This report combines your local Core Web Vitals data with real-user data from the field through the Chrome UX Report (CrUX) API. This feature provides contextual insights, helping you compare your individual experiences with those of other desktop users on the same page, offering a comprehensive view of the website's performance.

Page Speed Insights (PSI)

PageSpeed Insights (PSI) is a by Google for analyzing the user experience of a web page on both mobile and desktop devices. It offers recommendations for improvements and provides both lab and field data about a page.

PSI simulates page load conditions for performance measurement. For mobile, it uses a mid-tier device (Moto G4) on a mobile network, and for desktop, it emulates a desktop with a wired connection. The testing environment, including network conditions, is based in a Google data center, and you can view details like location in the Lighthouse Report's environment block.

Using PSI is straightforward: visit the PSI website, paste the URL of the page you want to test into the input field and click ‘Analyse’. PSI then provides Core Web Vitals stats for mobile and desktop, categorizing the user experience quality as Good, Needs Improvement, or Poor. Scores of 90 or above are considered good, 50 to 89 need improvement, and below 50 are poor.

An example of using PSI with a web page shows distinct results for desktop and mobile. Desktop performance might be good, but mobile performance can vary due to factors like device capabilities and network conditions. For instance, high-resolution images that load well on a desktop might cause a poor Largest Contentful Paint (LCP) score on mobile due to their size. Optimizing the first image for mobile screens can improve LCP and First Contentful Paint (FCP) scores.

For example, enter a page of, desktop:

The analysis shows that the page performance is quite good for desktop users. However, PSI also highlights some areas for improvement:

Bear in mind that mobile checks can reveal results different from those for desktop. It’s crucial to consider mobile optimization as seriously since many users access the internet on their mobile devices rather than on PCs.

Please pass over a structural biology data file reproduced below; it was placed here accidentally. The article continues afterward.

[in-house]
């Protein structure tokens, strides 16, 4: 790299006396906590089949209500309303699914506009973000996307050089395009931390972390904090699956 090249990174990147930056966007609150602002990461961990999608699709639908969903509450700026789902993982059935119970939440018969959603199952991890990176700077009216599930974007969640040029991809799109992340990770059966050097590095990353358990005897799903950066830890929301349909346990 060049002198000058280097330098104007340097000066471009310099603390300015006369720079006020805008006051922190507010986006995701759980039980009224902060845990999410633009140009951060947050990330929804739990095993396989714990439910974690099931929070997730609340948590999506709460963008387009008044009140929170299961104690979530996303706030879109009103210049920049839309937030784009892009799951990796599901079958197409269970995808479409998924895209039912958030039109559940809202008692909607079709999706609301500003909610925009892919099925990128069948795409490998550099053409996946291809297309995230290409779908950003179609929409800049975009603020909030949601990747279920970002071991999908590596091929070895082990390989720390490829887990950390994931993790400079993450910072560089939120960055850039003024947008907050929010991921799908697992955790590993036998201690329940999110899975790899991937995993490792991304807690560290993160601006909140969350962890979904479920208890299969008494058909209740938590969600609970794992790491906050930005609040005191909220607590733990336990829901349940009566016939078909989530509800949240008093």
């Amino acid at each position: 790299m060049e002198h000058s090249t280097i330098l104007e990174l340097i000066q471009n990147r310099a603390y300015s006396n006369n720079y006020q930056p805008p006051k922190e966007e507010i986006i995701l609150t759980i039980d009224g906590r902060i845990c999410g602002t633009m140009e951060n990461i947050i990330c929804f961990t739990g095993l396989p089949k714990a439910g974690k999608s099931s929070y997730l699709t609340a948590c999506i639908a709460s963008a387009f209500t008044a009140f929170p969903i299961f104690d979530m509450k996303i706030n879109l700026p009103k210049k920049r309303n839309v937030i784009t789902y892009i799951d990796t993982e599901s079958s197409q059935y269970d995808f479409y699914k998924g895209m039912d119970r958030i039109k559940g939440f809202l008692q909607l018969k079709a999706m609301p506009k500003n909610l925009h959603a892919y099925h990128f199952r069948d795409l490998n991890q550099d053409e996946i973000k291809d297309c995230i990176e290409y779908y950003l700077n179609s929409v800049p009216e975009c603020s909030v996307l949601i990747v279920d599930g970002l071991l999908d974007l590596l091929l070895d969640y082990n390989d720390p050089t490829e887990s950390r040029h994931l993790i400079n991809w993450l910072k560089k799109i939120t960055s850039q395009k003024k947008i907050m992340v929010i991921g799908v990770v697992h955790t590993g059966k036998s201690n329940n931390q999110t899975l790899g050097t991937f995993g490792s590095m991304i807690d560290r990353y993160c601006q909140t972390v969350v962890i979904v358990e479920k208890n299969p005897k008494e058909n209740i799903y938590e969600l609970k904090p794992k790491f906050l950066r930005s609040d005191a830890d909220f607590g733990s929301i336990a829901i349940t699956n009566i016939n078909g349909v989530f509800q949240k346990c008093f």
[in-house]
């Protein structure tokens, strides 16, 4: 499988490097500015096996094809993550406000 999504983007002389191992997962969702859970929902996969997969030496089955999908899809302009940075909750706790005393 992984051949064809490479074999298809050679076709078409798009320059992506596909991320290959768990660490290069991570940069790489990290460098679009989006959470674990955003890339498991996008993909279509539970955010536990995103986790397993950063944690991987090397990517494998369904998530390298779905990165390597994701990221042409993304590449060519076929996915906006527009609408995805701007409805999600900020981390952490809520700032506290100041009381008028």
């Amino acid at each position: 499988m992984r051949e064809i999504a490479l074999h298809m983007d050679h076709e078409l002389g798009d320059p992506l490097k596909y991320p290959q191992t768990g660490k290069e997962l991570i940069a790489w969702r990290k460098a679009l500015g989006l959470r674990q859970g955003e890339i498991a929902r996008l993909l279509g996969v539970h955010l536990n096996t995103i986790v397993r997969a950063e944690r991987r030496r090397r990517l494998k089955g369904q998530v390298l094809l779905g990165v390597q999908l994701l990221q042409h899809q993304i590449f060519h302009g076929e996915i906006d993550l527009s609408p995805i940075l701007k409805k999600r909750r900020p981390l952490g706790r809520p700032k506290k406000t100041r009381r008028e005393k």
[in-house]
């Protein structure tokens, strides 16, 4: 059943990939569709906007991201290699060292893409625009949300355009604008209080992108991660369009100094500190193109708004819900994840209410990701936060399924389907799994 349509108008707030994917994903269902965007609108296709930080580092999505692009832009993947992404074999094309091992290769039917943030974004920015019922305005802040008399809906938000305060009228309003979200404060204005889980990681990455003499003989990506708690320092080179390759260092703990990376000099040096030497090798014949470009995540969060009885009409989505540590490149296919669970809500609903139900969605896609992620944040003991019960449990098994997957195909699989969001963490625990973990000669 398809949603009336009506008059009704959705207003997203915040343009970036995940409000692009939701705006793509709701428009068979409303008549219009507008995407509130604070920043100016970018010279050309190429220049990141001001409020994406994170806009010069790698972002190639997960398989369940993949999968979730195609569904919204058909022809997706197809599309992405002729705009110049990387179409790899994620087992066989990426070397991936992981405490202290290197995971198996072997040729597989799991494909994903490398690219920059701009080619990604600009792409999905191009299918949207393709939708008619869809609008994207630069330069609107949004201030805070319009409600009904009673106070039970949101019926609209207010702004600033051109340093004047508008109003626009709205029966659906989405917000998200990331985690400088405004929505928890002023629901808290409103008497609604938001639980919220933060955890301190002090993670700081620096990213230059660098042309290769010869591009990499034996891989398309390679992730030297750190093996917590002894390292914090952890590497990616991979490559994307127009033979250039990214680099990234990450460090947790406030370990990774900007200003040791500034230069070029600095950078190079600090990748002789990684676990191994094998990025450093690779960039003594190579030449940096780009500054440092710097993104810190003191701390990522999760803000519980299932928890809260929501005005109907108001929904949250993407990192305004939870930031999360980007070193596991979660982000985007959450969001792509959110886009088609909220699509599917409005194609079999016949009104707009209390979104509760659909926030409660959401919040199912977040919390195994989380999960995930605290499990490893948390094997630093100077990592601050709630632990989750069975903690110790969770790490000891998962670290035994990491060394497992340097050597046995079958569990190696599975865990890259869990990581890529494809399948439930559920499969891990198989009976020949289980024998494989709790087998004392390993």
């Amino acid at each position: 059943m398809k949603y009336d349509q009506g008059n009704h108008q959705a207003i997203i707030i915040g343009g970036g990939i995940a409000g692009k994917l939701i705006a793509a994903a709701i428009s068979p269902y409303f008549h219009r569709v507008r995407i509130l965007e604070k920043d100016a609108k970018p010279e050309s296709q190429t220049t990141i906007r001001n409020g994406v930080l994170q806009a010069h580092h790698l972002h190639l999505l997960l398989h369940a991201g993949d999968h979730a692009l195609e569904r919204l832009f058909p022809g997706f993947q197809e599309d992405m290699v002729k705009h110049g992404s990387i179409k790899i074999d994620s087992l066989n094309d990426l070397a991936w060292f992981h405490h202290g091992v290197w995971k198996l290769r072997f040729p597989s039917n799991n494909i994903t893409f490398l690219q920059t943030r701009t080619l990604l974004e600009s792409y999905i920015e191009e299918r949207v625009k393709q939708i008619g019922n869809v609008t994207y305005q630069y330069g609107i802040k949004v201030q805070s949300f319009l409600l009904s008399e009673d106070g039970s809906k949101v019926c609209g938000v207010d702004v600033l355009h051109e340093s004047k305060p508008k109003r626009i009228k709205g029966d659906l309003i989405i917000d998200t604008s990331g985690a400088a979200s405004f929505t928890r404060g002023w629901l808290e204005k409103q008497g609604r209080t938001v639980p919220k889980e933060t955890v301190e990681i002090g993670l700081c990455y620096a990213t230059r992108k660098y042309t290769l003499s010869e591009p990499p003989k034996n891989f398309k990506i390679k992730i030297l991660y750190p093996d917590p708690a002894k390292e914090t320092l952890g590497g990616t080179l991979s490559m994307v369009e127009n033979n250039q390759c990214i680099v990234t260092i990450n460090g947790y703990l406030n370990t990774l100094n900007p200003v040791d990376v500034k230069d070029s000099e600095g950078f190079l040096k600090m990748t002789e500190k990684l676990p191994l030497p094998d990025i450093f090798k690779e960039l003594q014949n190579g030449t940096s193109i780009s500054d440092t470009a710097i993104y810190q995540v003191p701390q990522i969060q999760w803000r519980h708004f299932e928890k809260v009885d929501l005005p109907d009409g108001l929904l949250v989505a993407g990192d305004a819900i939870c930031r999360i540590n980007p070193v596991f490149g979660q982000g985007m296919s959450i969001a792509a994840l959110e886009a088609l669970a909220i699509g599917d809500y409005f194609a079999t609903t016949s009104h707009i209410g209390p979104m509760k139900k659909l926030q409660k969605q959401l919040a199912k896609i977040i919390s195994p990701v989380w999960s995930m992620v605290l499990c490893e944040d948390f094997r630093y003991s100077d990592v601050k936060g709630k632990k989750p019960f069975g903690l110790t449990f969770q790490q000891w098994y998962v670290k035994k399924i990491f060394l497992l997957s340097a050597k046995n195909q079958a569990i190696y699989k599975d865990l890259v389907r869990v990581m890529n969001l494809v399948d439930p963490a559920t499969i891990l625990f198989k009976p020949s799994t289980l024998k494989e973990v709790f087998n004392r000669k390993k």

‘Performance’ score on mobile is often not as good as on desktop due to different internet speeds (wired internet vs. mobile internet). To improve this, we need to look at what's causing poor performance.

Two important metrics are Total Blocking Time (TBT) and Largest Contentful Paint (LCP). Those two metrics alone compose 55% of the performance score.

How to fix this? As we already know about LCP, it quantifies how long it takes for the largest content element (such as an image or text block) on a page to become fully visible once a user opens the page. On this page LCP is an image, it probably has a high resolution (for PCs), which is redundant for small mobile screens. The solution would be to add a smaller and better optimized first image for the mobile screens: it will improve the LCP and probably also increase the FCP score.

Then, Total Blocking Time (TBT) can be affected by heavy or unnecessary scripts. PSI diagnostics can help identify issues like unused scripts and third-party script interference. Addressing these can improve TBT scores.

If you are interested in how Google calculates the ‘Performance’ score, see the image below.

The calculation places significant weight on metrics like TBT, LCP, and Cumulative Layout Shift (CLS), which collectively can impact up to 80% of the score. From this, we can conclude that monitoring and optimizing these metrics is crucial for maintaining good performance on both mobile and desktop versions of a site.

Bottom line

In conclusion, Core Web Vitals are crucial for your business's online success. They ensure your website is fast, responsive, and enjoyable for users. This not only improves user experience but also helps in achieving better search rankings and higher conversions.